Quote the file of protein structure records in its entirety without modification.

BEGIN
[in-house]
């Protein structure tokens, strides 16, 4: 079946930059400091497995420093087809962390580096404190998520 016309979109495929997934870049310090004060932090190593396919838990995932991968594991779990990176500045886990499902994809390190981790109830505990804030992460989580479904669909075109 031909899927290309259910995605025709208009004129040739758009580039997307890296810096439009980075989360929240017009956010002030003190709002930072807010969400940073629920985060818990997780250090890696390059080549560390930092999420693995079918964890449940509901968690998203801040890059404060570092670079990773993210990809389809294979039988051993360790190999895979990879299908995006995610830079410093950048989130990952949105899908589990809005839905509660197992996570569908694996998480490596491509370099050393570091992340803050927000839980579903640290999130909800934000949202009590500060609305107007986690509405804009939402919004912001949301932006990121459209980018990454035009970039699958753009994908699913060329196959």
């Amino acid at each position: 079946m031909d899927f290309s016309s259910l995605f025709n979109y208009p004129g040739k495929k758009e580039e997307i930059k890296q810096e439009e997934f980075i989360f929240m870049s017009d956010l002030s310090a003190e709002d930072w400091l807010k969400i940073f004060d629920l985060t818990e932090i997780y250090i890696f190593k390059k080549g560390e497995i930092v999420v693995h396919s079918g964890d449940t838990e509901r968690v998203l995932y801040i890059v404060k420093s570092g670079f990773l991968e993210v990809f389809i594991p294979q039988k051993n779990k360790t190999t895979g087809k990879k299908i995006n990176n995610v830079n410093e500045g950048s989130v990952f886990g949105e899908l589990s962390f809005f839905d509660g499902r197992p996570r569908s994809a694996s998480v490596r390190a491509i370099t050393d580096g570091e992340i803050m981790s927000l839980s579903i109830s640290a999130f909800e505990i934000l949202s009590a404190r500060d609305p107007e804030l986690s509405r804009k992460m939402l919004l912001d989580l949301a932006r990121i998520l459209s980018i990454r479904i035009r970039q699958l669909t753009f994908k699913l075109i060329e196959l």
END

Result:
[in-house]
């Protein structure tokens, strides 16, 4: 079946930059400091497995420093087809962390580096404190998520 016309979109495929997934870049310090004060932090190593396919838990995932991968594991779990990176500045886990499902994809390190981790109830505990804030992460989580479904669909075109 031909899927290309259910995605025709208009004129040739758009580039997307890296810096439009980075989360929240017009956010002030003190709002930072807010969400940073629920985060818990997780250090890696390059080549560390930092999420693995079918964890449940509901968690998203801040890059404060570092670079990773993210990809389809294979039988051993360790190999895979990879299908995006995610830079410093950048989130990952949105899908589990809005839905509660197992996570569908694996998480490596491509370099050393570091992340803050927000839980579903640290999130909800934000949202009590500060609305107007986690509405804009939402919004912001949301932006990121459209980018990454035009970039699958753009994908699913060329196959």
């Amino acid at each position: 079946m031909d899927f290309s016309s259910l995605f025709n979109y208009p004129g040739k495929k758009e580039e997307i930059k890296q810096e439009e997934f980075i989360f929240m870049s017009d956010l002030s310090a003190e709002d930072w400091l807010k969400i940073f004060d629920l985060t818990e932090i997780y250090i890696f190593k390059k080549g560390e497995i930092v999420v693995h396919s079918g964890d449940t838990e509901r968690v998203l995932y801040i890059v404060k420093s570092g670079f990773l991968e993210v990809f389809i594991p294979q039988k051993n779990k360790t190999t895979g087809k990879k299908i995006n990176n995610v830079n410093e500045g950048s989130v990952f886990g949105e899908l589990s962390f809005f839905d509660g499902r197992p996570r569908s994809a694996s998480v490596r390190a491509i370099t050393d580096g570091e992340i803050m981790s927000l839980s579903i109830s640290a999130f909800e505990i934000l949202s009590a404190r500060d609305p107007e804030l986690s509405r804009k992460m939402l919004l912001d989580l949301a932006r990121i998520l459209s980018i990454r479904i035009r970039q699958l669909t753009f994908k699913l075109i060329e196959l």